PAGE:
The Collar

Wee hours.

Still I have difficulty sleeping. I think it’s from the cholesterol medication. For now I’m not going to worry about it. In a sort of delirium a minute ago I thought of D.H. Lawrence again, that he was thrown in jail for obscenity or something that wasn’t accurate, and why did I have to study him at the university if he was such a degenerate? 

I don’t think anyone really knows anything in these times. But we have to believe somebody and maintain optimism, a faith that things will work out okay. People as a rule are not the nasty brutes that Hobbes described in Leviathan. The other day I made an observation in my journal on the priest’s white collar and what it might symbolize from a psychological perspective. The collar seems to sever the head from the body, or rather rationality from feeling. If hell is everything below the neck, then heaven is what is above it. I wonder what happens when the collar is removed, and head and body are allowed to communicate? The result is not chaos, but instead experience in full color and wholeness. The thoughts you only cogitated become convictions you feel with your whole body. And what I’ve just illustrated is an aspect of schizophrenia, originally conceived as the split between reason and feeling. But what I find interesting is how this condition applies not just to me, but to a lot of people in some capacity. 

Nominalism: a Letter

Thanks for the pretty photograph. The colors remind me of the cover to an edition of Robert Frost I used to have, long ago, as a college senior. I remember reading it in the Knight Library on the third floor, particularly “Tree at My Window” and some of the other early poems.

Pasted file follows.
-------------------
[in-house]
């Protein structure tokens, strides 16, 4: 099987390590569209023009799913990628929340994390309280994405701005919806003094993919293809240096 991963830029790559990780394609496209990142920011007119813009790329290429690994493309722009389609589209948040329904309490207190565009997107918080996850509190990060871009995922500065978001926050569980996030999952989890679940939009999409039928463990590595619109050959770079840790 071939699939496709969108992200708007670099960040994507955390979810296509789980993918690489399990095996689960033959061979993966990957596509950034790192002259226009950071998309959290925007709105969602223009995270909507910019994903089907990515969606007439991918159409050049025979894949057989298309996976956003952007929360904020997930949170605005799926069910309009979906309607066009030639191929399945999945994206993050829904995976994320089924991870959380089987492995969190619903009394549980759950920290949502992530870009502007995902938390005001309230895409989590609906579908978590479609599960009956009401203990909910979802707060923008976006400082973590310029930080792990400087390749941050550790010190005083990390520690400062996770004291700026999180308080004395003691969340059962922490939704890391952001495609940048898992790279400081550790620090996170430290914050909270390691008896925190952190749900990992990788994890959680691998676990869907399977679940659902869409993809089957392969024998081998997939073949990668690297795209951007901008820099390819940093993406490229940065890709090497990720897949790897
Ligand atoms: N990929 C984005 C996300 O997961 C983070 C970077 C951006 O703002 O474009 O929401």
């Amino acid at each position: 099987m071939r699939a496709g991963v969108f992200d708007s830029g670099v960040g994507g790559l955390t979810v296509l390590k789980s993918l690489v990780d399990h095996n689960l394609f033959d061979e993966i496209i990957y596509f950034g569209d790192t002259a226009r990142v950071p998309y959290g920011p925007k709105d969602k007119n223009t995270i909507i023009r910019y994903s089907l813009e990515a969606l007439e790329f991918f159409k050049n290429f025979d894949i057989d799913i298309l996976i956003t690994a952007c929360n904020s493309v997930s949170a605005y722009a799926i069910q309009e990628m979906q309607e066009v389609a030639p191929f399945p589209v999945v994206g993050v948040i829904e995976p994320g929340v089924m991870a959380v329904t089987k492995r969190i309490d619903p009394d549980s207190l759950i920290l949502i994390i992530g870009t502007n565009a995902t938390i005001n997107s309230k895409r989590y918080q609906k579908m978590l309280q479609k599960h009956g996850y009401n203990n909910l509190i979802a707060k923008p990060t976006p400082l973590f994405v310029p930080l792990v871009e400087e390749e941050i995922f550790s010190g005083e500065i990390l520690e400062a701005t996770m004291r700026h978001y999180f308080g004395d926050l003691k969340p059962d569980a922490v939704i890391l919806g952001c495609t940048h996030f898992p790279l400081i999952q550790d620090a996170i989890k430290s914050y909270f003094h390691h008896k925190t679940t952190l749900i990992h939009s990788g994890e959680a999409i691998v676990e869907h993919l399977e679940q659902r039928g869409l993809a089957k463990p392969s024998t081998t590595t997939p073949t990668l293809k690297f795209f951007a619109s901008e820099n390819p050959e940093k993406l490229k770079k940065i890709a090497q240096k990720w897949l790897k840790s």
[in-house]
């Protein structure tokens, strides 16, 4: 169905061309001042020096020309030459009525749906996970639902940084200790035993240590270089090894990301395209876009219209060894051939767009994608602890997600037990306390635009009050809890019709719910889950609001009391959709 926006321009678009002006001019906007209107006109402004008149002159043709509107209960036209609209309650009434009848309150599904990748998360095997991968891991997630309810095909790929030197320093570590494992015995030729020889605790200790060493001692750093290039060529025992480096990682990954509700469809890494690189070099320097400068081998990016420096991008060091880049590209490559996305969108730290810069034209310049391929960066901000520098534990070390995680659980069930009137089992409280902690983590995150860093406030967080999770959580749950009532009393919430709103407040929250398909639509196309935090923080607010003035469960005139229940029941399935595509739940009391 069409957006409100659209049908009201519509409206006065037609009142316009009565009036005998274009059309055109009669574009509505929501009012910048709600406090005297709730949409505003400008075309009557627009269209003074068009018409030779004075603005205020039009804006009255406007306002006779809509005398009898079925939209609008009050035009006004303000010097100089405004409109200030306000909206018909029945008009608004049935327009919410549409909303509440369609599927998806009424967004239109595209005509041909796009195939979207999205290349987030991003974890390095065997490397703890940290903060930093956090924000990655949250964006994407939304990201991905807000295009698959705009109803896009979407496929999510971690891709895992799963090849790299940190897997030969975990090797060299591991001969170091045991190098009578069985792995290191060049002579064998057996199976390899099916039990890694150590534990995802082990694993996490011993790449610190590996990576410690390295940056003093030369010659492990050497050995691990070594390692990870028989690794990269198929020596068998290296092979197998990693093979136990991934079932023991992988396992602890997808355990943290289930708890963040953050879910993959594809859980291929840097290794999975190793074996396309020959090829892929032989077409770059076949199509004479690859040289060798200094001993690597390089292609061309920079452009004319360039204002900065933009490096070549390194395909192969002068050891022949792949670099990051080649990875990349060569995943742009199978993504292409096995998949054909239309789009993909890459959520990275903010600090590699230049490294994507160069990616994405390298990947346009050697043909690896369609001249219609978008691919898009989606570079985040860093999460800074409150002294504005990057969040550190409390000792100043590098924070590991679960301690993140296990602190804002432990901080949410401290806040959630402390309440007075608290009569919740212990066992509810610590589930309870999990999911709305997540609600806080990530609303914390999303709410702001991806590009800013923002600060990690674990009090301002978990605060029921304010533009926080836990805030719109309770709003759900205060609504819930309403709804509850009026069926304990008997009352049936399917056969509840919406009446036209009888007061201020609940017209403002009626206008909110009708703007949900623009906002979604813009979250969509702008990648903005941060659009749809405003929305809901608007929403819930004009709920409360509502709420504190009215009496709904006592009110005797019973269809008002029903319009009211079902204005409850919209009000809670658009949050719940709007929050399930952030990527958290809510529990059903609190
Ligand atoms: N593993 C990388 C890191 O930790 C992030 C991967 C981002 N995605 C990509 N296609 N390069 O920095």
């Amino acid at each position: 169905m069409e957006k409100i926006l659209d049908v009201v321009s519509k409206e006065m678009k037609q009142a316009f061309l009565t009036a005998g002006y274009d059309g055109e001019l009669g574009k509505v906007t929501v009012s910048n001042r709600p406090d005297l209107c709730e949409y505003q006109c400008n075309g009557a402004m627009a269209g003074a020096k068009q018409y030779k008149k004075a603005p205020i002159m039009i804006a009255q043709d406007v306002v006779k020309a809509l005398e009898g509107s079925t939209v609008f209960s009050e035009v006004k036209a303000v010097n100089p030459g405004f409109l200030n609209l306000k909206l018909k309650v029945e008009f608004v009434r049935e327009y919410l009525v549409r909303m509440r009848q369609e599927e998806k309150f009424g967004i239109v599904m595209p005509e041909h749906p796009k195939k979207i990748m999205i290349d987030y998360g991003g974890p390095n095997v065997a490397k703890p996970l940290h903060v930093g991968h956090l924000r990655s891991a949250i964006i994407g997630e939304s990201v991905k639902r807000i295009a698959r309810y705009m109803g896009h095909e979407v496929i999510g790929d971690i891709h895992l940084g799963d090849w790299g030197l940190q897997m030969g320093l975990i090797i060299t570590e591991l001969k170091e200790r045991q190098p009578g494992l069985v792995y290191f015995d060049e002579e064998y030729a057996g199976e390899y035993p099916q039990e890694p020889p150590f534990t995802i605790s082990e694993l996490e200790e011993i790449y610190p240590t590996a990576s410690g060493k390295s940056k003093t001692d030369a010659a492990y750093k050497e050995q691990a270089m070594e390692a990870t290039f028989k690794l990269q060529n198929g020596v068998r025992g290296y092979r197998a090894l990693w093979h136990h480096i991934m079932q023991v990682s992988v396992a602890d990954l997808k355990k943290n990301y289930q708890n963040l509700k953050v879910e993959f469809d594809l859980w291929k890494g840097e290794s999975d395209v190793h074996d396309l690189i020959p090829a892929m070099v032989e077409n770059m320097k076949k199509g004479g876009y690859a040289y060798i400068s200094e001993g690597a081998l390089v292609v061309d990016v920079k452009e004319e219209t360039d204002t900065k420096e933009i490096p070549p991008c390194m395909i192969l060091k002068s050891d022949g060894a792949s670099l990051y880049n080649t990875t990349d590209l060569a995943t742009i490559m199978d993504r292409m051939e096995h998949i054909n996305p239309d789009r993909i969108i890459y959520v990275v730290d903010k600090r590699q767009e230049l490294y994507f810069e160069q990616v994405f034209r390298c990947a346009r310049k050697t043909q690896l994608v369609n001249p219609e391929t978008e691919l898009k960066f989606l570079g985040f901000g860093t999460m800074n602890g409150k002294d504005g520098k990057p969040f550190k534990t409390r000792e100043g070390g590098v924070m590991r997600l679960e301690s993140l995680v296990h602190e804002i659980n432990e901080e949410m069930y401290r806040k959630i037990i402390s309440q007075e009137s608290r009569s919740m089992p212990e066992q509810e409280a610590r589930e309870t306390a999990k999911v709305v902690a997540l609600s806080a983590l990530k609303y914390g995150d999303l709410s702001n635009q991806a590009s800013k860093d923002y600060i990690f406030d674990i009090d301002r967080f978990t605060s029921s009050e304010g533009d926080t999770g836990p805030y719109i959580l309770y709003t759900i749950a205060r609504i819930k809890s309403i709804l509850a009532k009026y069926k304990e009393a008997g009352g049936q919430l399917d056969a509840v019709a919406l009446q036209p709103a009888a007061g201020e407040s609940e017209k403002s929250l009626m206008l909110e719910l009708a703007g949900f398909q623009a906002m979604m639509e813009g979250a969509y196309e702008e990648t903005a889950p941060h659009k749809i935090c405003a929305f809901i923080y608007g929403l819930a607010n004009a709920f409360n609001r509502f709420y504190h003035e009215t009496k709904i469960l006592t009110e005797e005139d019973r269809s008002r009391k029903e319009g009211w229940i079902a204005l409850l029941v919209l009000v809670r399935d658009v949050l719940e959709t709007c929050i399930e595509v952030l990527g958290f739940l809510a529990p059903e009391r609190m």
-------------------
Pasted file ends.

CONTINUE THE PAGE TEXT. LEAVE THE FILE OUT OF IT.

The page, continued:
I had a rather difficult day. I don’t understand what’s going wrong with my life or the way my mind works, but I’m having trouble keeping boundaries with other people, and I’m letting little disagreements really upset me. Why can’t I simply assert myself without worrying about how other people feel? Something has gone wrong. Since last month I’ve become more sensitive to the things people say or seem to believe. I feel like I have to agree with them in order to get along, while asserting myself is the worst thing I can do. All I can see around me is conflict with others. This makes me think of the ideas of Thomas Hobbes, who among many things said that people don’t help each other, but rather they interfere with each other’s interests. In his view, human nature is egoistic, and individuals do what is good for themselves. I guess what I’m beginning to perceive all over again is that people are separate individuals and not just a shapeless mass of humanity. Doubtless my perception is changing since my repeated absences from church over the past two months. The pastor’s collectivism, his tendency to view people as groups, for me is gradually going away, replaced by the individualism I grew up with. Maybe Pastor’s perspective is a convenient way of handling the church group. My meetup with Tim a month ago faced me with some new problems regarding the congregation… I don’t know, but it’s harder for me now to compartmentalize real people in easy categories and classes. It all started with not going to church anymore. I imagine I’ll figure out a way to impose order on what I see, but it’ll take time.


Perhaps I’m not making much coherent sense, but then I have to muddle my way through to get to the next phase. Maybe things won’t be easy for a long time. At least I’m still sober, though life is quite a pain right now.